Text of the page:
of ground situated to the north of the cathedral, between a lane called the Vicars' Alley on the west and the manse of the chanter or precentor on the east. In old records this residence was usually called the " place " and sometimes the " manse " of the vicars. There are also several references to the "hall" of the vicars, on one occasion called the hall of the College of Vicars of the Choir (in aula collegii vicariorum chori). [Diocesan Reg., Protocol No. 194.] It has been conjectured that the place and the hall were separate buildings and that parts of the under walls of the latter are now embraced in the low building which stands against the outside of the north wall of the cathedral, between the two buttresses at the west end of the north aisle of the choir. In its complete condition it is supposed that the hall, which was only a few paces distant from the manses of both chanter and sub-chanter, may have been used by the vicars for their business meetings, for music practisings and for a song school, while an upper storey may have provided a robing room for the vicars and a sleeping place for the sacristan. [Archbishop Eyre in Book of Glasgow Cathedral, pp. 292-302 ; Scottish Historical Review, ii. pp. 110-1. The vicars owned, as their common property, many houses, lands and annualrents throughout the city and its suburbs, the management of which, including collection of revenue, was probably attended to by their procurator or other officer. A new plan seems to have been tried in 1507. On 15th May of that year twelve vicars, being the greater part of their number, assembled in the chapter-house of the cathedral, placed the whole of their common property under the administration of Roland Blacader, subdean, who agreed to pay each of the vicars serving in the choir ten merks yearly out of the annual proceeds, and to apply the remainder to the building and repair of the vicar's houses. If there should in any year be a deficiency of money for the pensions the subdean was to make it up from his own benefice. (Diocesan Reg., Protocol' No. 234.)] Though on these points our information is somewhat indefinite there seems to be little doubt that from one or other of these buildings the inscribed stone must have been removed subsequent to the Reformation.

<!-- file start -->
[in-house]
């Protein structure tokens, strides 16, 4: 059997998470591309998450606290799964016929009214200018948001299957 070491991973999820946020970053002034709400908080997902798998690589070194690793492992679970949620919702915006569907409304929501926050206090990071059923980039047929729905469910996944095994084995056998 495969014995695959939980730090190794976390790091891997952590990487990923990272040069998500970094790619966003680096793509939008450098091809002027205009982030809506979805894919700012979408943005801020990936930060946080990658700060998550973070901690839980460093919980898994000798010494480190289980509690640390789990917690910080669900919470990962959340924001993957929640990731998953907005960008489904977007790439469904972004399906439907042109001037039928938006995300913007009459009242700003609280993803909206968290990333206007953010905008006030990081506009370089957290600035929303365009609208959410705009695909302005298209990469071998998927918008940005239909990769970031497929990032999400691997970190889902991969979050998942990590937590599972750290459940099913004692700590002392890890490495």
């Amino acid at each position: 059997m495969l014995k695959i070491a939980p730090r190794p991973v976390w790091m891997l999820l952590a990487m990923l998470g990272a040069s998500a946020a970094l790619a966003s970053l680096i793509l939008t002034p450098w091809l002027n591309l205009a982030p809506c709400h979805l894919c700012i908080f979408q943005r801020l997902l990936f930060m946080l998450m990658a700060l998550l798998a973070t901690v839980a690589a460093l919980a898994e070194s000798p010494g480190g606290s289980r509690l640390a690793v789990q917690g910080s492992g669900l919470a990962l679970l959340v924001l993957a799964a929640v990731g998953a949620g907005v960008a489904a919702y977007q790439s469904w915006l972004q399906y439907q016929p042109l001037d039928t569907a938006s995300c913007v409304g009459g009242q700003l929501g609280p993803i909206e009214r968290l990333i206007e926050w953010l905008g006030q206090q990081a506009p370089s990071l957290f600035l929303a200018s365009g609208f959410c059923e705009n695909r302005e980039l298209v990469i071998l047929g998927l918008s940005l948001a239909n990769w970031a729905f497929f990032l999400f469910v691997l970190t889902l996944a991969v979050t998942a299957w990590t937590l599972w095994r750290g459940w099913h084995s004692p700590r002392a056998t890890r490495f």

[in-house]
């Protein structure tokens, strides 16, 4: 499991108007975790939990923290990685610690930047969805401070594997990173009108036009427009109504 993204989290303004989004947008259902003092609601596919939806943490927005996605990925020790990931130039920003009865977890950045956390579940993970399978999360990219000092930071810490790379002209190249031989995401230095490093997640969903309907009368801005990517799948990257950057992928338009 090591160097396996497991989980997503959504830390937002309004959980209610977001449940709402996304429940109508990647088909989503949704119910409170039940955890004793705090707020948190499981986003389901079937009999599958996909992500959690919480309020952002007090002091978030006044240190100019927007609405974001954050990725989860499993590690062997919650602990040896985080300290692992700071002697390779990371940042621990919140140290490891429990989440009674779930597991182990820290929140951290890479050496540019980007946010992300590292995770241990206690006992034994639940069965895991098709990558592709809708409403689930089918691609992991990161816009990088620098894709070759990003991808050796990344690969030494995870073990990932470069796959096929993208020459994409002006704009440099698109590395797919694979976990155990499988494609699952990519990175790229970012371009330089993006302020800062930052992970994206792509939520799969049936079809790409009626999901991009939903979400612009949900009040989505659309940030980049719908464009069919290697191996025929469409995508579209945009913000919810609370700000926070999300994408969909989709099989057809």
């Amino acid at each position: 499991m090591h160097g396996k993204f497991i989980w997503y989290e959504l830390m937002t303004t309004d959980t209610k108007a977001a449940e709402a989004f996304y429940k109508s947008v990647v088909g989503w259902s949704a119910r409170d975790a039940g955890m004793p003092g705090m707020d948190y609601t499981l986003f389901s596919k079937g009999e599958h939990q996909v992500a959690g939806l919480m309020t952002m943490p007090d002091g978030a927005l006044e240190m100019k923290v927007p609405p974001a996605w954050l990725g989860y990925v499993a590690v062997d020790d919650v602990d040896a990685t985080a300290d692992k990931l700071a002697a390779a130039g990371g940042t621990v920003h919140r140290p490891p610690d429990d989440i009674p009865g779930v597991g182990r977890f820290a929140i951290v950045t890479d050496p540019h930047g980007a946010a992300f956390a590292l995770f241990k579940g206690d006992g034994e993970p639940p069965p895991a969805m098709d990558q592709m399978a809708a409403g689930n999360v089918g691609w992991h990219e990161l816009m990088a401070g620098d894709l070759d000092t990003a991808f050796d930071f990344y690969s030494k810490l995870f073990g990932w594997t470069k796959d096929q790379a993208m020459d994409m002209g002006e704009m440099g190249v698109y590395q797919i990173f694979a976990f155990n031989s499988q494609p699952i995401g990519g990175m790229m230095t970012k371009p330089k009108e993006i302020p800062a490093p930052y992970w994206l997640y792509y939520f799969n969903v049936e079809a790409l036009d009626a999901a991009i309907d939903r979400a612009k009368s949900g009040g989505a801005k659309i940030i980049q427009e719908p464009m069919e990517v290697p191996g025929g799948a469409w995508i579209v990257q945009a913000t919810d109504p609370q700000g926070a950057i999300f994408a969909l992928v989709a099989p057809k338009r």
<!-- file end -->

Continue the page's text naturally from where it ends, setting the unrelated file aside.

Bishop Andrew's episcopate is associated with other buildings which have turned out to be of greater durability than those constructed for the vicars. These other erections consisted of a chapel and hospital dedicated to St. Nicholas, together with a separate tenement, three stories in height and containing three chambers in each storey. The whole group was situated a short distance from the bishop's castle or palace, on the west side of the street leading thence to the market cross. Nearest the castle was the tenement, an oblong building, 54 feet in front and 24 feet in width; a few paces to the south was the chapel, and then a little farther on stood the hospital, which bordered on the small streamlet called the Girth Burn. [It was not till the year 1785 that, in connection with street levelling, arrangements were made for filling up the hollow at the burn, at that time the division line between the grounds of St. Nicholas Hospital and those of the Trades' Almshouse (Glasg. Rec. viii. p. 164).] No contemporary information is available regarding the chronological order of erection, but the natural sequence would be first the hospital, next the chapel and then the tenement to be used as dwellings partly for the officials of the hospital and chapel and partly for the accommodation of tenants as a means of raising revenue. [In his System of Heraldry, published in 1722-42, Alexander Nisbet states that about the year 1471, the Bishop " founded near to the precincts of his Episcopal Palace, at Glasgow, an Hospital which he dedicated to the honour of St. Nicholas. The place where the divine service was is of fine aisler work of a Gothic form, and the windows supported by a buttress betwixt each of them ; upon the front, over the door, is the bishop's arms, surmounted of the salmon-fish, and a crosier or pastoral staff behind the shield. Opposite to the Hospital he built and devoted a house or manse for the priest or preceptor, upon which there is still to be seen the Bishop's arms, the crosier behind the shield, with the three acorns on the bend." (Quoted in GemmeIl's Oldest House in Glasgow, p. 33, and notes added.)] The buildings occupied the site of a piece of ground which from its proximity to the castle stables was called Stable Green.